Legal streams and downloads have helped take some of the bite out of the music industry's piracy problem, but they haven't done much to stem the financial bleeding for a lot of artists. And as far as Toto's Steve Lukather is concerned, the shift in how music is delivered has coincided with a change in the way it's written and recorded too.

Lukather shared his thoughts on the current state of the business after reading a recent missive from syndicated columnist Bob Lefsetz, who's an ardent proponent of streaming services such as Spotify. "How much?" he responded to Lefsetz's assertion that Spotify royalties help offset the drop in income that artists started to suffer after the advent of the MP3. "Really? Who keeps tabs and accounting?" And it isn't just streaming that stiffs the artist either; as Lukather pointed out, "Have you done the breakdown on what an artist get per tune on iTunes? Pitiful."

But it isn't just the dwindling financial returns that have Lukather worried these days, it's the increasingly distracted way in which younger listeners approach their favorite music. "They make 'McRecords' for people who don’t even really listen," he lamented. "It’s background music for people to either find a mate or shake their heads while texting or Skyping or doing other things -- environmental noise for the multitasker. Gone are the days of loving , dissecting, discussing the inner workings of ’AN ALBUM' … sitting in silence while it plays, looking at the liner notes and the few photos in the studio, imagining what a magic place it must be to make such music."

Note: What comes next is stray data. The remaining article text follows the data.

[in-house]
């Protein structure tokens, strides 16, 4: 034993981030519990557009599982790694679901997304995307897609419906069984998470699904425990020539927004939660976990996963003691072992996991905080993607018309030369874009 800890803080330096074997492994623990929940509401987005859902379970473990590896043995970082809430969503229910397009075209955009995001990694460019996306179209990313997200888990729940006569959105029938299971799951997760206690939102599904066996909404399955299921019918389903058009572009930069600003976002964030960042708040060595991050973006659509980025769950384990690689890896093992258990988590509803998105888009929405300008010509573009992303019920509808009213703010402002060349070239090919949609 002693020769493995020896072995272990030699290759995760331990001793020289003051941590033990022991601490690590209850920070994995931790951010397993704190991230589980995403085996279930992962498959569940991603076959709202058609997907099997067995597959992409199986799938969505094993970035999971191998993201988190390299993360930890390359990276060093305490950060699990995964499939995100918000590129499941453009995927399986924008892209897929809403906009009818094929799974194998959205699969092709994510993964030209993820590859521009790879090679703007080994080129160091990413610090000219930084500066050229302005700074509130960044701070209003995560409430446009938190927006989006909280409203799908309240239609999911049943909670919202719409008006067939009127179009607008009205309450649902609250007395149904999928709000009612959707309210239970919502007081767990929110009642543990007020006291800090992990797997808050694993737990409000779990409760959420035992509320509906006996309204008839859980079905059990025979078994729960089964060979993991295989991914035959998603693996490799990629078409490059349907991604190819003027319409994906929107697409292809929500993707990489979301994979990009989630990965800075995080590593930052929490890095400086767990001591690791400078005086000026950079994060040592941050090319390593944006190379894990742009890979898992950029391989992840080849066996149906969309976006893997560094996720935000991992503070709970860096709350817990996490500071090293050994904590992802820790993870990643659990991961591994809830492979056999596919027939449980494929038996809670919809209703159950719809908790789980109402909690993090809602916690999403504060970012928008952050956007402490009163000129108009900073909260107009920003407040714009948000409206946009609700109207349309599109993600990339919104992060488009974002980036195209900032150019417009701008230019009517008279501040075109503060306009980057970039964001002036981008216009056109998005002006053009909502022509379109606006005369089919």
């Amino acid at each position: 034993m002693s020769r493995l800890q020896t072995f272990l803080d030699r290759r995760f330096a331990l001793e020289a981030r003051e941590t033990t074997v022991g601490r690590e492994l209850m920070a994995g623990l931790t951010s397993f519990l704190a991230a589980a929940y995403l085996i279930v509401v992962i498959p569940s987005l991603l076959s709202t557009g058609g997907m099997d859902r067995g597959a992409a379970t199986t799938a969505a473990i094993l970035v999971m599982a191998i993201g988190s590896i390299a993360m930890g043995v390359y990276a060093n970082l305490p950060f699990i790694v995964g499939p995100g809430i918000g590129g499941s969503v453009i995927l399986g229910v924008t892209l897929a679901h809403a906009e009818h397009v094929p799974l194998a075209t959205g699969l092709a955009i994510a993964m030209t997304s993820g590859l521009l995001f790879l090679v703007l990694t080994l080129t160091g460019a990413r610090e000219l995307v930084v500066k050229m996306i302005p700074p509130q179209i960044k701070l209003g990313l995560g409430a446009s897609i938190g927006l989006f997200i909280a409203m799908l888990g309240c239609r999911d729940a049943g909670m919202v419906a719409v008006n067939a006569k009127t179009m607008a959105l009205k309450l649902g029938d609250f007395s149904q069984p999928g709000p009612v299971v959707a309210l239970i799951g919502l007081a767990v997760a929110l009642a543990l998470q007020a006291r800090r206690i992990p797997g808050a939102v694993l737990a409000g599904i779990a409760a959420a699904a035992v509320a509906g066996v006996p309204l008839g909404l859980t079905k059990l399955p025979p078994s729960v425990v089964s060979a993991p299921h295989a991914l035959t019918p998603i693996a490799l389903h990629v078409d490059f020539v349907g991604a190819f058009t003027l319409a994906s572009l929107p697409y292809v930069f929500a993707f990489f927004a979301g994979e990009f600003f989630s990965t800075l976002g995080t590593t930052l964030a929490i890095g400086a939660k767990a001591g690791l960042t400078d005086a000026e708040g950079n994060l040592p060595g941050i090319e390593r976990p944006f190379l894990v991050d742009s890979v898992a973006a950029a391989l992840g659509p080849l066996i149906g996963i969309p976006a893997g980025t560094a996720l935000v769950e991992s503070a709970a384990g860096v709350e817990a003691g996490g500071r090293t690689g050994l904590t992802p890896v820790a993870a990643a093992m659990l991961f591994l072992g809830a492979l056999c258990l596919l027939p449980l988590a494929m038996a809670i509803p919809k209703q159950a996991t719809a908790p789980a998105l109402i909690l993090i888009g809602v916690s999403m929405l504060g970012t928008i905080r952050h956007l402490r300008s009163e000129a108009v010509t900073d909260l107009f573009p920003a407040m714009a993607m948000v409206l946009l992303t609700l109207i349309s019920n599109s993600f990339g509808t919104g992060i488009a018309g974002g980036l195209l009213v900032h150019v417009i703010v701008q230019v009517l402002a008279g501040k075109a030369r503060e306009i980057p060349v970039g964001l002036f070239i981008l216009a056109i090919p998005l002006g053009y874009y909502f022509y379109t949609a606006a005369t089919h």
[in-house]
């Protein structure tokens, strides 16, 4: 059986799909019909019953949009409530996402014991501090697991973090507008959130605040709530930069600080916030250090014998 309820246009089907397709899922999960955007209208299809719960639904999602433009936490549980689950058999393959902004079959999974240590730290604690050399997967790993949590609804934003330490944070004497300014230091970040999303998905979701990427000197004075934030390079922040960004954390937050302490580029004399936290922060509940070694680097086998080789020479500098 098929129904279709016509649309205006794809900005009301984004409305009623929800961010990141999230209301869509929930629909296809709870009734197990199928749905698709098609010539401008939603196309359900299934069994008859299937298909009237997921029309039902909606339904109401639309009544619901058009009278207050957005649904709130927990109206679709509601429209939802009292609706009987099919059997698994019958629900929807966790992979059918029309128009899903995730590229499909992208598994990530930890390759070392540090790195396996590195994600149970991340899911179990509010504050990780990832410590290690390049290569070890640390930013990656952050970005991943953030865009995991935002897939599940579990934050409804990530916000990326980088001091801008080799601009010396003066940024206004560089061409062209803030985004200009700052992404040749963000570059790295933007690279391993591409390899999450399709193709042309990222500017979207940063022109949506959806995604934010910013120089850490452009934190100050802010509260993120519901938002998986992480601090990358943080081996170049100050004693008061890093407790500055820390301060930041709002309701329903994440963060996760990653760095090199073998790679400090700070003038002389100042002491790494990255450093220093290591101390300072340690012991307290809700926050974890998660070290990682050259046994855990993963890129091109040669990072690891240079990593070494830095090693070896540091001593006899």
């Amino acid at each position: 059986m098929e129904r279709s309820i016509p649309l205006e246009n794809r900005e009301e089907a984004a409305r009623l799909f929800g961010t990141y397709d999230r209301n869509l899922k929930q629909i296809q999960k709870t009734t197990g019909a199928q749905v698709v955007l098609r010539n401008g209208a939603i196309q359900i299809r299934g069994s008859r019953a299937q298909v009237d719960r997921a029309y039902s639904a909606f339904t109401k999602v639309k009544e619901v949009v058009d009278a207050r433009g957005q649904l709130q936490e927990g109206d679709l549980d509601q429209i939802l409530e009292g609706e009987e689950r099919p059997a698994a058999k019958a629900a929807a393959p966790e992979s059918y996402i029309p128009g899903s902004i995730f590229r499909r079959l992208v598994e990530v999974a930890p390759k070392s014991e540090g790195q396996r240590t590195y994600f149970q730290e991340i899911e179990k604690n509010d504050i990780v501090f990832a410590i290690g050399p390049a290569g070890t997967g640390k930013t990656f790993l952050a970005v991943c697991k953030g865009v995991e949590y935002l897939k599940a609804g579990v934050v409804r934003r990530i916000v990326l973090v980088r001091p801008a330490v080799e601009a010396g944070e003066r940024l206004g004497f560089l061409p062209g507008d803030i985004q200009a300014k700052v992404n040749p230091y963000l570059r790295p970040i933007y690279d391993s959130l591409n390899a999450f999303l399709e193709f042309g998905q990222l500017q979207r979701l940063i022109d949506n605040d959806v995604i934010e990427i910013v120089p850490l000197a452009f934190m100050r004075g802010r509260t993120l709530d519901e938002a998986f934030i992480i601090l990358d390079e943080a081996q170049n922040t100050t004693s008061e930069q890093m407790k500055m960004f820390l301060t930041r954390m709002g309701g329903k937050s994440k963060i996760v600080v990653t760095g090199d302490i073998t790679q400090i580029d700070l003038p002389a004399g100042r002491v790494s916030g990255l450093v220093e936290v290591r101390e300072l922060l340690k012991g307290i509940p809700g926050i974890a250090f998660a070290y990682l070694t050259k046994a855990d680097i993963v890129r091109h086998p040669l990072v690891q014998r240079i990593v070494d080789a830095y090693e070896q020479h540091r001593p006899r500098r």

But even if people were willing to listen the old-fashioned way, they might not find much worth holding their attention. Looking at the increasingly crowded marketplace, Lukather sighed, "Too many people can make records. Period," going on to point out that "it is too easy to play ‘pretend pop star’ now, with all the fakery and Auto-Tune time-correction cut and paste, etc. F---, most young people don’t know how to play a song from top to bottom in a studio in tune and in time and with feeling. Rare. I am in the studios all the time and hear the stories from the producers and engineers ... and yet no one cares that so and so who sold a s---load of records (how much is that these days?) can't sing or play."

In the meantime, artists of Lukather's generation find it increasingly difficult to get their new music on the airwaves. "If you keep blaming the ‘old, antiquated artists’ who are the only real ones left who may make a great record once in a while, but may be overlooked 'cause the media chooses to care more about who is super-gluing meat to their bodies and other ridiculous hype and bulls--- to get attention rather than listening hard to the music being made, we might be in a different place," he mused. "Real music played by real musicians. They are out there. They just don’t get a lot of press anymore, or at all."

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